Background: Elastic-scattering spectroscopy (ESS) can assess in vivo and in real-time the scattering and absorption properties of tissue related to underlying pathologies.
Objectives: To evaluate the potential of ESS for differentiating neoplastic from non-neoplastic polyps during colonoscopy.
Design: Pilot study, retrospective data analysis.
Setting: Academic practice.
Patients: A total of 83 patients undergoing screening/surveillance colonoscopy.
Interventions: ESS spectra of 218 polyps (133 non-neoplastic, 85 neoplastic) were acquired during colonoscopy. Spectral data were correlated with the classification of biopsy samples by 3 GI pathologists. High-dimensional methods were used to design diagnostic algorithms.
Main outcome measurements: Diagnostic performance of ESS.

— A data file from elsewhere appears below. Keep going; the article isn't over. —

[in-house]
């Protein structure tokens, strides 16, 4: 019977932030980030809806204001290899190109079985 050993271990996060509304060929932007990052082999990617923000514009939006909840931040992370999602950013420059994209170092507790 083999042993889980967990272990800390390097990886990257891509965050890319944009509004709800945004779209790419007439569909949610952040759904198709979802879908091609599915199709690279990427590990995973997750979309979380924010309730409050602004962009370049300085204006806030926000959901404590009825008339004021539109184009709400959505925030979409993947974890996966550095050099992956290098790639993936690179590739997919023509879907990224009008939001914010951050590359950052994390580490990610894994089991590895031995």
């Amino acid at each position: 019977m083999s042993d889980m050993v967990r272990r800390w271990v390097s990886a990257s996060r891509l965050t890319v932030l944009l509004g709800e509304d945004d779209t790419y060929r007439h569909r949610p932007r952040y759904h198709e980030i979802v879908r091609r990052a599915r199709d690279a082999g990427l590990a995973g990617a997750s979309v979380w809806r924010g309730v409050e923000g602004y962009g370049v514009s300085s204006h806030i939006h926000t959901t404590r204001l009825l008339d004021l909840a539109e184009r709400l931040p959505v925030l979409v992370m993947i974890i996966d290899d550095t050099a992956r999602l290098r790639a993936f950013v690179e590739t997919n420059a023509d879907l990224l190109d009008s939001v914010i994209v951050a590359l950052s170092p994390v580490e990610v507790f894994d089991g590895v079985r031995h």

Results: Analysis of spectra from polyps of all sizes (N = 218) resulted in a sensitivity of 91.5%, specificity of 92.2%, and accuracy of 91.9% with a high-confidence rate of 90.4%. Restricting analysis to polyps smaller than 1 cm (n = 179) resulted in a sensitivity of 87.0%, specificity of 92.1%, and accuracy of 90.6% with a high-confidence rate of 89.3%. Analysis of polyps 5 mm or smaller (n = 157) resulted in a sensitivity of 86.8%, specificity of 91.2%, and accuracy of 90.1% with a high-confidence rate of 89.8%.
Limitations: Sample size, retrospective validation used to obtain performance estimates.
Conclusion: Results indicate that ESS permits accurate, real-time classification of polyps as neoplastic or non-neoplastic. ESS is a simple, low cost, clinically robust method with minimal impact on procedure flow, especially when integrated into standard endoscopic biopsy tools. Performance on polyps 5 mm or smaller indicates that ESS may, in theory, achieve Preservation and Incorporation of Valuable Endoscopic Innovations performance thresholds. ESS may one day prove to be a useful tool used in endoscopic screening and surveillance of colorectal cancer.
Published by Elsevier Inc.